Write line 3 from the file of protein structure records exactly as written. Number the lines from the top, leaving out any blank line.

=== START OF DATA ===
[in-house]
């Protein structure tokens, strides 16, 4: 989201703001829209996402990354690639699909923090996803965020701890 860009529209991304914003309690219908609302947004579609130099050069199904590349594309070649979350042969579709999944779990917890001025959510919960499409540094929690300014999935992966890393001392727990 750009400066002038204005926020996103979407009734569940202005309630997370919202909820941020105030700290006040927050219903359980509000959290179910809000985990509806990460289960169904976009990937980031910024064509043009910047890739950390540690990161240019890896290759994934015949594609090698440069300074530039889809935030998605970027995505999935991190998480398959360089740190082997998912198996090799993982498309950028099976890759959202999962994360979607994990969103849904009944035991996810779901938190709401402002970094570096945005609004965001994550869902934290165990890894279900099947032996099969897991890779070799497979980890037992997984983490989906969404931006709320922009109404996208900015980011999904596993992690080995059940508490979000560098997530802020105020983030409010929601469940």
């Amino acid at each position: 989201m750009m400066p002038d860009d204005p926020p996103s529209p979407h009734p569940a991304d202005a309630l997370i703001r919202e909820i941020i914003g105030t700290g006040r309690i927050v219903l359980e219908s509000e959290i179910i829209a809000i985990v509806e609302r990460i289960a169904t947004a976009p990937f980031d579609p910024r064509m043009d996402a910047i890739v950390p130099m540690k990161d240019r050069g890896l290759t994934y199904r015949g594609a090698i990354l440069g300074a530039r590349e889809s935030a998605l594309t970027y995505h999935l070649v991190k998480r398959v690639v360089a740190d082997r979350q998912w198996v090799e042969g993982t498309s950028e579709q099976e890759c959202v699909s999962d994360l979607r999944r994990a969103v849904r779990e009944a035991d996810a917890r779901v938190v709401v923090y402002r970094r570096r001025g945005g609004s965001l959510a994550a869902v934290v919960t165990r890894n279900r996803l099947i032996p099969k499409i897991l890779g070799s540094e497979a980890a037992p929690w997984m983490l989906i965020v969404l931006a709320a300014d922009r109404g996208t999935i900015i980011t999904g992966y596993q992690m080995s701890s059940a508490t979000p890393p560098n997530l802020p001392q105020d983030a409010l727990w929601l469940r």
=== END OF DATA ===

């Amino acid at each position: 989201m750009m400066p002038d860009d204005p926020p996103s529209p979407h009734p569940a991304d202005a309630l997370i703001r919202e909820i941020i914003g105030t700290g006040r309690i927050v219903l359980e219908s509000e959290i179910i829209a809000i985990v509806e609302r990460i289960a169904t947004a976009p990937f980031d579609p910024r064509m043009d996402a910047i890739v950390p130099m540690k990161d240019r050069g890896l290759t994934y199904r015949g594609a090698i990354l440069g300074a530039r590349e889809s935030a998605l594309t970027y995505h999935l070649v991190k998480r398959v690639v360089a740190d082997r979350q998912w198996v090799e042969g993982t498309s950028e579709q099976e890759c959202v699909s999962d994360l979607r999944r994990a969103v849904r779990e009944a035991d996810a917890r779901v938190v709401v923090y402002r970094r570096r001025g945005g609004s965001l959510a994550a869902v934290v919960t165990r890894n279900r996803l099947i032996p099969k499409i897991l890779g070799s540094e497979a980890a037992p929690w997984m983490l989906i965020v969404l931006a709320a300014d922009r109404g996208t999935i900015i980011t999904g992966y596993q992690m080995s701890s059940a508490t979000p890393p560098n997530l802020p001392q105020d983030a409010l727990w929601l469940r």